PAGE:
In the morning, I just wake up, and get straight to the stack. Two hours later, as I said before, I’ve already done some of the most important, productive and beneficial work of the day. And it’s only 7am.
Whatever else I do that morning, it’s already been a great one. That is both very freeing (I don’t spend the rest of the morning debating whether I’ve spent it wisely enough, or wasted it), and very motivating (the energy and momentum of the morning stack sends me into whatever I do next with an attitude of gratitude, positivity and creativity).
Finally, a few words on why daily practice of anything is so powerful.
When you show up to create once a week, say, that’s great if you stick to it. But if you miss a session, then you haven’t created for two weeks. Miss another session and it’s three weeks. That can be a long time to be out of practice, and makes it harder to get back into.
Plus, as I touched on above talking about the advantages of having a morning stack, the more space you give yourself in between to conjure up excuses, the more likely you are to do just that.
Twenty one days is a lot of time to invent and consolidate some very convincing excuses!
If you create every day, and miss a day, or a couple of days, it’s not a big deal. You just pick up again the day after.
Over a month, six months, a year, missing a few days here and there is insignificant.
You have far less time in between to lose any momentum, or make any excuses. A few days back in the daily flow and you’ll have forgotten you missed a day, it’s not important.
Possibly the single most important and powerful benefit of daily practice is this:
When you commit to a daily practice, you not only do your best work more often, but your best becomes better.
You could think of this as living near a vast lake, and your aim is to become as strong a swimmer as possible, and to dive down in the deepest parts of the lake, and see what treasures await you.
If you visit each day, dive in and start swimming, you almost instantly remember the swimming of the previous day, and the one before that, and the one before that. Your mind remembers, your muscles remember.
It’s familiar, and effortless, and you get a long way out into the lake without thinking much about it.
If you hadn’t been to the lake for a few weeks, then returned, it’s likely to be harder. Your limbs will be more stiff, the water might feel colder than you remember, you might be overwhelmed with inner questions about why you’re at the lake, whether you should come back at another time, or why you should even try to swim at all when you don’t believe you’ll ever be any good.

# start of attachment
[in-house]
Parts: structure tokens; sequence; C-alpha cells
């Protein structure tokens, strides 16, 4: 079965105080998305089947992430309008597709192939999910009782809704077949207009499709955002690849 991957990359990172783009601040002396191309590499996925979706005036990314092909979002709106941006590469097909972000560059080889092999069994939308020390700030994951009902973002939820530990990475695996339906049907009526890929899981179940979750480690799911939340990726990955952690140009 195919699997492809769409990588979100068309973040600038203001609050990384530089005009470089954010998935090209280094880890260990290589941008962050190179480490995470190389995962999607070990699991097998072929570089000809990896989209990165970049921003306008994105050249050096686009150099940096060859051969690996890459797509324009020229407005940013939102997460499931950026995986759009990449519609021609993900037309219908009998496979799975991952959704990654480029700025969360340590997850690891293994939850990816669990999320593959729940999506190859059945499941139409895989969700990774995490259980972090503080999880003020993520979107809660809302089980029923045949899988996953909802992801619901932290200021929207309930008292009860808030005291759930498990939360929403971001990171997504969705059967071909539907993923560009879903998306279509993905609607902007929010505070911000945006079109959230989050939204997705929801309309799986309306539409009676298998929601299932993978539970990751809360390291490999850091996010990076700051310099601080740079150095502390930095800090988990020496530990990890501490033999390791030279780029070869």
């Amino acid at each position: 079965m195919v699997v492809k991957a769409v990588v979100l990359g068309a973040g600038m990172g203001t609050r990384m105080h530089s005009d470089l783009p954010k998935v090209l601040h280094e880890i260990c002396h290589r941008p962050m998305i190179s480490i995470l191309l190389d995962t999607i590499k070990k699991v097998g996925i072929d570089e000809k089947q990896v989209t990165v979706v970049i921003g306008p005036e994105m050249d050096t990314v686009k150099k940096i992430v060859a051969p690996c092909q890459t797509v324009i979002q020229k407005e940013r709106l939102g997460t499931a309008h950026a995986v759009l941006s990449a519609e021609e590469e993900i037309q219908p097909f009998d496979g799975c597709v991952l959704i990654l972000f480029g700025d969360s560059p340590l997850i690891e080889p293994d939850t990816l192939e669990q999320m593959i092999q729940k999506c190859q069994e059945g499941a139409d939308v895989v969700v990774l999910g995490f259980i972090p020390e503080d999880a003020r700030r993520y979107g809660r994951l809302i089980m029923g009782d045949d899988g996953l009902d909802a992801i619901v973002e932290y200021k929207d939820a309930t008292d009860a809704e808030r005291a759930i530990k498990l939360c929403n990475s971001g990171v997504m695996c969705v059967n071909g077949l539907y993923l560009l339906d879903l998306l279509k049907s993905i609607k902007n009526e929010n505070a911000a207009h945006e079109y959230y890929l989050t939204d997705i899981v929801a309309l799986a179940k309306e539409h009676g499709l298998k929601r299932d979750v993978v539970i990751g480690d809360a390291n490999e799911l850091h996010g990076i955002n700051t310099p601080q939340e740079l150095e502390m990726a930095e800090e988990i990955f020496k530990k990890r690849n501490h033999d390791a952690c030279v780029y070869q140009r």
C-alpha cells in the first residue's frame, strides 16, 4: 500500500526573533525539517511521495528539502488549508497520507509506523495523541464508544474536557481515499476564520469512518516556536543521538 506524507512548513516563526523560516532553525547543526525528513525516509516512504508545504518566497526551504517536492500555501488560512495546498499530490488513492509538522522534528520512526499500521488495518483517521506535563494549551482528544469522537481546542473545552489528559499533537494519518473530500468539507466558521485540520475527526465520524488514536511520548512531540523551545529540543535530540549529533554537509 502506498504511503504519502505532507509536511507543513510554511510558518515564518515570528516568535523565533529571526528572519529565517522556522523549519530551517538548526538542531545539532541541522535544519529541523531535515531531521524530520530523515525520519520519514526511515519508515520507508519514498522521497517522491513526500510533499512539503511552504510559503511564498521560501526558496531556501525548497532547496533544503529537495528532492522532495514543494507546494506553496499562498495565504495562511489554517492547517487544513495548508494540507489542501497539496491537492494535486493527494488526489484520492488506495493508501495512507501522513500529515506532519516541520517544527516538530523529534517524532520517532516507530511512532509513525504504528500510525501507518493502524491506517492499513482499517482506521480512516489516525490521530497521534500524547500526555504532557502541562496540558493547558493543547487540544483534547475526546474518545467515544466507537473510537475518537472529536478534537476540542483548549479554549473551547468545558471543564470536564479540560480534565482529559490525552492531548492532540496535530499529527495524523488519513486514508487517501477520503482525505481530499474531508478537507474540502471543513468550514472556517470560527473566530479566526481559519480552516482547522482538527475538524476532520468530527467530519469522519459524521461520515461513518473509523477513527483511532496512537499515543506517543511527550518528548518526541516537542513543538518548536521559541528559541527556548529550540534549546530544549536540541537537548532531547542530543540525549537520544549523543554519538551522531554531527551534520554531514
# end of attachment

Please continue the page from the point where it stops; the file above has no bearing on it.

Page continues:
Swim each day and all that gets bypassed.
You won’t swim your absolute best every single day. There will times when the lake does feel a little colder, your body feels less willing, the weather might be less favourable, and so on.
But because you’ve been to the lake every day for the last however many days, you’re showing up today not with the momentum of a single day, but the accumulated momentum and energy of all those previous days too.
You’re showing up today not with the fitness of someone who has decided to try swimming for the first time in years, you’re showing up with the fitness of someone who swims every single day.
By showing up every day, you always swim well, and you swim at your best, more often.
Also, your best gets better. Sometimes in tiny increments, sometimes in more visible breakthroughs.
One day, a few months in, you get farther out in the lake than you’ve ever been before, dive as deep as you can go, and find treasures you wouldn’t have believed were there.
You couldn’t have possibly done this on your first, tenth, maybe even fiftieth visit to the lake.
It needed that accumulated energy and motivation and confidence to carry you this far.
It needed the fact that your best, and your deepest, gets better, and gets deeper, through daily practice.
As you probably already knew before today, I’m a great advocate of daily practice.
My morning stack is one of the most important parts of my life, and at the core of how healthy and creative I feel today.
I hope this helps you see why in a little more detail, and in ways you can apply to your own creative life.
What kind of daily practices do you already have in your life? (I guarantee you there are already some, even if your first reaction is “I don’t have any“).
What beneficial new practice could you start today?
Do you have any questions about my daily practice? Just join the conversation and ask.